In January 2020, researchers at the Barcelonaβeta Brain Research Center (BBRC) published the results of a study on the relationship between insomnia and the risk of developing Alzheimer's disease. Specifically, they discovered that people with sleeping problems present differences in cognitive performance and brain structure, especially in the white matter and some regions that are affected in early stages of Alzheimer's disease.
We spoke with the first author of this work, Dr. Oriol Grau, neurologist and researcher in the Clinical Research, Biomarkers and Risk Factors group, to learn about the evolution of this study and the new research project Alfa Sleep, which he will lead alongside the Director of the BBRC Alzheimer's Prevention Program, Dr. José Luis Molinuevo.
Broadly speaking, what do we know about the relationship between insomnia and Alzheimer's disease?
It is well known that insomnia negatively affects cognitive performance, increases the risk of cognitive decline in older ages, and also that people with Alzheimer's disease often have insomnia and other sleep disorders. What we have begun to understand better in recent years are some of the mechanisms responsible for this association, particularly the relationship between sleep quality and brain changes related to Alzheimer's disease. Everything points to the existence of a vicious circle between sleep quality and Alzheimer's: on the one hand, sleeping little and poorly would favor the accumulation of beta-amyloid and tau proteins, which we know accumulate in the brains of people with Alzheimer's disease; on the other hand, Alzheimer's disease affects from early stages regions of the brain involved in the regulation of sleep, favoring the appearance of insomnia.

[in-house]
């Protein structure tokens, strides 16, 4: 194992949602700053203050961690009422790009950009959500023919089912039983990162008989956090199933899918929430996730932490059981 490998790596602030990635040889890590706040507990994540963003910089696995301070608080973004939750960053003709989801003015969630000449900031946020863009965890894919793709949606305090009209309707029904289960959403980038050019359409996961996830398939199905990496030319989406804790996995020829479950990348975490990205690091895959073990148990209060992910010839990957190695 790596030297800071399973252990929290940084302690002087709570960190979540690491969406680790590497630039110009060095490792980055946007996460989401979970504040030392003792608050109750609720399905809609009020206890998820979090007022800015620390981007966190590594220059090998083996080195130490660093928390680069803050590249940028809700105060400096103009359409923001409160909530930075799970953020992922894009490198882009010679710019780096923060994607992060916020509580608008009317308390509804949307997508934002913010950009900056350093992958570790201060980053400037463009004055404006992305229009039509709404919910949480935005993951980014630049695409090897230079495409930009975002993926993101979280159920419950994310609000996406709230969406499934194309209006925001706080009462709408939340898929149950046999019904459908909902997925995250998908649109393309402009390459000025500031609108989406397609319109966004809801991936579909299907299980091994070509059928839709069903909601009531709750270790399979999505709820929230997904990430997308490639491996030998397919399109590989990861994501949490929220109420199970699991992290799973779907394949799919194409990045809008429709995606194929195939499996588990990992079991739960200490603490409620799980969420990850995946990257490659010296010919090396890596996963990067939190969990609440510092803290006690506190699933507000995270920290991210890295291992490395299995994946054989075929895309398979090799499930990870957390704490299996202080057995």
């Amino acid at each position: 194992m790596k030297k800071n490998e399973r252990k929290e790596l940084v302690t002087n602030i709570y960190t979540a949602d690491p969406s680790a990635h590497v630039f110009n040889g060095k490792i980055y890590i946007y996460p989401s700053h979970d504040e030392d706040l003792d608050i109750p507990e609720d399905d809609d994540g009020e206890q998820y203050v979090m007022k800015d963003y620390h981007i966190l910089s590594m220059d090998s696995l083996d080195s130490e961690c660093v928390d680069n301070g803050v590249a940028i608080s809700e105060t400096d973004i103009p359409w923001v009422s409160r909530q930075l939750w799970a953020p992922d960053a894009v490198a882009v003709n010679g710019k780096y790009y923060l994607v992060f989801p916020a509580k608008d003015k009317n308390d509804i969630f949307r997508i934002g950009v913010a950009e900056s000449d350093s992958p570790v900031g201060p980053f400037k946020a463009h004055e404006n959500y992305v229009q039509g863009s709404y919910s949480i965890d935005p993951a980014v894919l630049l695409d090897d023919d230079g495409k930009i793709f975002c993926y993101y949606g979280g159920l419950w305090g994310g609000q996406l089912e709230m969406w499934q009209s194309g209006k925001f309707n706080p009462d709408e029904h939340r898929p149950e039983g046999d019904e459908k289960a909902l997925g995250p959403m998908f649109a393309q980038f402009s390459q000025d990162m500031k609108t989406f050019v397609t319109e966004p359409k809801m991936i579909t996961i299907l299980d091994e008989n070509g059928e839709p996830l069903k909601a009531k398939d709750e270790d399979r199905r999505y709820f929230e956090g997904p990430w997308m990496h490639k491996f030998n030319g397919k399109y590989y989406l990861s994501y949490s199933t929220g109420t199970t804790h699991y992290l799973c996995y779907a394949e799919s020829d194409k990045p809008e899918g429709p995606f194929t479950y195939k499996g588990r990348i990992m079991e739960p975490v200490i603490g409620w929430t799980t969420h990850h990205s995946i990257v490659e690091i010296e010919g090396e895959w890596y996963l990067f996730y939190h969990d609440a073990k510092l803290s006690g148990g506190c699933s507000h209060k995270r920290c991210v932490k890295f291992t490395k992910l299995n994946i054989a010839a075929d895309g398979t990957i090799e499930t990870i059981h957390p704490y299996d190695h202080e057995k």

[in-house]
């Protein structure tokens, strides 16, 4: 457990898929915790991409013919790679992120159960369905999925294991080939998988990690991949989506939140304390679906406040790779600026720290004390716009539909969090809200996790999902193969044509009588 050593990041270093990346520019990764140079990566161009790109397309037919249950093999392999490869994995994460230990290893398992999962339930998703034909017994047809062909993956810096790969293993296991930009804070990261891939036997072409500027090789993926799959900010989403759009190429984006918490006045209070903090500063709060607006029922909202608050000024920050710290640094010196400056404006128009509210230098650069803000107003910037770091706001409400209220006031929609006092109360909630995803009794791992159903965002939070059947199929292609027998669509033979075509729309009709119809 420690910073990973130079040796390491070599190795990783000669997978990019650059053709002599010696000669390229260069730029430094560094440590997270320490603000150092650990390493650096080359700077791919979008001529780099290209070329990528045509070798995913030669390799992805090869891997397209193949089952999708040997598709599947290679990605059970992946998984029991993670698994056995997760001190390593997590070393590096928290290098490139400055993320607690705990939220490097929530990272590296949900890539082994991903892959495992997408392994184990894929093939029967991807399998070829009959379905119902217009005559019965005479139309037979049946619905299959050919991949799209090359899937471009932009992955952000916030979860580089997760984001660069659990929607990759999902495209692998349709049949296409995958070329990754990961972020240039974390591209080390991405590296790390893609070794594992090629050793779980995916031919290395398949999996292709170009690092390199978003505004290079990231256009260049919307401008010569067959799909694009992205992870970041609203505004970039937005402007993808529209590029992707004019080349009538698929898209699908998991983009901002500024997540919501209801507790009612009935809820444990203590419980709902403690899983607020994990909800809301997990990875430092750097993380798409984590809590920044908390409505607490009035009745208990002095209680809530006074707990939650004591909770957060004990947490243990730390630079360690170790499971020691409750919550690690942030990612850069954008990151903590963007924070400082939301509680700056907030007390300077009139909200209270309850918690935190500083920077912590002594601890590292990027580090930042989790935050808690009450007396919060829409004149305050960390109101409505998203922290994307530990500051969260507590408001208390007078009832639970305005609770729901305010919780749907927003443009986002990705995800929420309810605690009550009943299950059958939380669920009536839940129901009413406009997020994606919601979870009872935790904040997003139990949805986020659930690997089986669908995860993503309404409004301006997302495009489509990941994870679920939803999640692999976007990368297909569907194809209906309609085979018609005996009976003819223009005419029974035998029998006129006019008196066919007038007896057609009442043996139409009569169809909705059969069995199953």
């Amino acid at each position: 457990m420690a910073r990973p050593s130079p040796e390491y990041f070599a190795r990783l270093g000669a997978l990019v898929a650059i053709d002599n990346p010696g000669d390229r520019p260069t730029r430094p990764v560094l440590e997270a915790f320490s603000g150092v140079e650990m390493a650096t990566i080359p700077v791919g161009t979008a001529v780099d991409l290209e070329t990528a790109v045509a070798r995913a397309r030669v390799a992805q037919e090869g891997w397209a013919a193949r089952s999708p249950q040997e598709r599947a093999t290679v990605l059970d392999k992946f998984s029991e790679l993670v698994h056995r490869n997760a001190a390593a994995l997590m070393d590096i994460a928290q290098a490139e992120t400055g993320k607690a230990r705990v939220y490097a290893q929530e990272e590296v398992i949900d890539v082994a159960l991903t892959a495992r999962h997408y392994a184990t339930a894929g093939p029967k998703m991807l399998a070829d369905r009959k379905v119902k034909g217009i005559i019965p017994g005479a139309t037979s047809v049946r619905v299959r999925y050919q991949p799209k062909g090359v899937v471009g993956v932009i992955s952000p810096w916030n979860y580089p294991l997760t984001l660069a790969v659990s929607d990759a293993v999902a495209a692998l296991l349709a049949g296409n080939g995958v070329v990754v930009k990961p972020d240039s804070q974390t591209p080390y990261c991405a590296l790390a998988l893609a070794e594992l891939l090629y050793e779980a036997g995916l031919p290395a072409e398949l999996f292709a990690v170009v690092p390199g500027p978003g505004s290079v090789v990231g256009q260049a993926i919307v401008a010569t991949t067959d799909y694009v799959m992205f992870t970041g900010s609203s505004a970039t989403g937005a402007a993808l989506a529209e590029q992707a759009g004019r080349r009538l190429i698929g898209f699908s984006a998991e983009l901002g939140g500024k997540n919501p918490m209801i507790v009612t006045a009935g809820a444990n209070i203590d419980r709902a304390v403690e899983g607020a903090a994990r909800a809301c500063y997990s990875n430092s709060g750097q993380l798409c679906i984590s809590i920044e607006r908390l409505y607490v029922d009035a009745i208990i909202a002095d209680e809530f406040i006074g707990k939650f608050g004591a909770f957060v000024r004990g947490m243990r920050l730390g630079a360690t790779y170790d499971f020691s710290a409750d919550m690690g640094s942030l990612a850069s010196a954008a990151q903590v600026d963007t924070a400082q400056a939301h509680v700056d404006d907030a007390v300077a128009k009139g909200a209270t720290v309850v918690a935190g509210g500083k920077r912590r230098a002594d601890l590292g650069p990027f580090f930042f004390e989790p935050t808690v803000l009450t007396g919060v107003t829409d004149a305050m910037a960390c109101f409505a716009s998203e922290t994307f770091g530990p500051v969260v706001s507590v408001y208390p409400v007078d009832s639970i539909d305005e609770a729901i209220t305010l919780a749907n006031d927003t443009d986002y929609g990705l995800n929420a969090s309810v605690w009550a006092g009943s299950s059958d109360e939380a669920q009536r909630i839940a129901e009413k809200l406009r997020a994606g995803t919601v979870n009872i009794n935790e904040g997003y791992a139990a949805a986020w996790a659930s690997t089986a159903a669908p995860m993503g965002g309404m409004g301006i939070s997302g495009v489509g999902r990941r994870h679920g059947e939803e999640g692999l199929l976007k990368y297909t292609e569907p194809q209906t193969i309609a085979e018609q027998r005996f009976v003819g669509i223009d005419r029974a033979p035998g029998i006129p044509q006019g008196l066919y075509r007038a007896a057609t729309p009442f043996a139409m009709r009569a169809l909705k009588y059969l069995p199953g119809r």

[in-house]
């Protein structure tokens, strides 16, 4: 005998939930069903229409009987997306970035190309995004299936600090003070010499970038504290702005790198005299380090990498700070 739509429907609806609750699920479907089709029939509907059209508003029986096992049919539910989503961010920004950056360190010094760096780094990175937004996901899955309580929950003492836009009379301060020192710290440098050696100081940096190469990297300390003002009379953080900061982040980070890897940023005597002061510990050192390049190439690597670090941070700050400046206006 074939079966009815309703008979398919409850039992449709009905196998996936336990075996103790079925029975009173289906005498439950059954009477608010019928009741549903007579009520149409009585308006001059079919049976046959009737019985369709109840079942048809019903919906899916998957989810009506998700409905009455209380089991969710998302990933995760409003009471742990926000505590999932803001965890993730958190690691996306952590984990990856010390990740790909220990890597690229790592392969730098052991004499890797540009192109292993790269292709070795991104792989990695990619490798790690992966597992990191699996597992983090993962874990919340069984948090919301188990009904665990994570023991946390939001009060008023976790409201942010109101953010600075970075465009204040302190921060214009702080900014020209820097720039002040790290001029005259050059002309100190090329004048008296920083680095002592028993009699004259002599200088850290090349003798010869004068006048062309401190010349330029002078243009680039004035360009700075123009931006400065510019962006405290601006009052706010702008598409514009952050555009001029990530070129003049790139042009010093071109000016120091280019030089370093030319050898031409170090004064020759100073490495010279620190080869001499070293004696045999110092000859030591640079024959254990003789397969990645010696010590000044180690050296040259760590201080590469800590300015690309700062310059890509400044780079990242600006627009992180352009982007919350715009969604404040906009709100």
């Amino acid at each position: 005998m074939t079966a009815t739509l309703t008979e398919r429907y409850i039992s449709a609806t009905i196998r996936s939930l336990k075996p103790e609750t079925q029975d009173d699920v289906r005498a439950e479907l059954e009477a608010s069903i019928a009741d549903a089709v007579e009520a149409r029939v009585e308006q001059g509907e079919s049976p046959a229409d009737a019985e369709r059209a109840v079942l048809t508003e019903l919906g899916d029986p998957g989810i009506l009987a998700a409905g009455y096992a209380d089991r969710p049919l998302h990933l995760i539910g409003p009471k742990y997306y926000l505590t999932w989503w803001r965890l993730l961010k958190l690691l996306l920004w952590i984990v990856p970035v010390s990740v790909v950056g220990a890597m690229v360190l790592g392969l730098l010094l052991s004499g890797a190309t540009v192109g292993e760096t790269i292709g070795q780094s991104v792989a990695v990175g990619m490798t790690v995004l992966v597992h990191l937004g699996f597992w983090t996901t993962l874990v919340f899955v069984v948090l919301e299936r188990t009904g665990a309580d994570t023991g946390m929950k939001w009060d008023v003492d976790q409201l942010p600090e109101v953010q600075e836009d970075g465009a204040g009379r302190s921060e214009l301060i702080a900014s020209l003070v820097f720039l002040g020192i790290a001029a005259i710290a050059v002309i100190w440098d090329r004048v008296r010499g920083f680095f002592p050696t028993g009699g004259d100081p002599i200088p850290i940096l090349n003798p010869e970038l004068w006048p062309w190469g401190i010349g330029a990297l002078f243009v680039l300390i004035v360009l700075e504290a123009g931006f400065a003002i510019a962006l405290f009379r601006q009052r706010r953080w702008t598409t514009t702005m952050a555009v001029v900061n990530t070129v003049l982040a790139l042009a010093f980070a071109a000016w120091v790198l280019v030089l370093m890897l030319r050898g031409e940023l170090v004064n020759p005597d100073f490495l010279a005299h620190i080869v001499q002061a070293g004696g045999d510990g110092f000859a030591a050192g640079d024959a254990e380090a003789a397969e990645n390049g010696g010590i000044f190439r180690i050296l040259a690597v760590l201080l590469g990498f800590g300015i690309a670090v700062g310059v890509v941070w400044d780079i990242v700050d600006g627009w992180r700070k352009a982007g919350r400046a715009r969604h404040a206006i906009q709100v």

Does having insomnia directly imply that we can develop the disease in the future?
No. Alzheimer's disease is the result of a very complex interaction involving many factors such as age, genetics and numerous environmental factors, many of them related to our lifestyle. Insomnia is one more among many of these risk factors, so its contribution to the total risk of suffering from the disease is surely small. Even so, it is vitally important to understand how each and every one of these risk factors affect the development of the disease, especially those on which we can act, in order to develop effective preventive strategies.
There are many factors that can affect the quality and quantity of sleep. For example, now during confinement many people have more trouble sleeping. What factors do you take into account to measure insomnia in BBRC study participants?
Sleep quality can be affected by a multitude of factors and can vary from day to day. For this reason, we use questionnaires that try to reflect the quality of sleep during a certain period of time, not a single day. Still, it is true that exceptional circumstances such as the current one affect this type of measurement and it would probably have to be taken into account in the analyzes. In fact, when we analyze the data, we always try to take into account all kinds of circumstances and factors that can influence the sleep quality. For example, people with high levels of anxiety or depression tend to sleep worse. On the other hand, we know that sleep quality worsens with age, that women are more prone to insomnia and that obesity is associated with a greater probability of sleep apnea. When analyzing the data, we always take all these variables into account to ensure that the results we find are explained by differences in the quality of sleep, and not by other factors.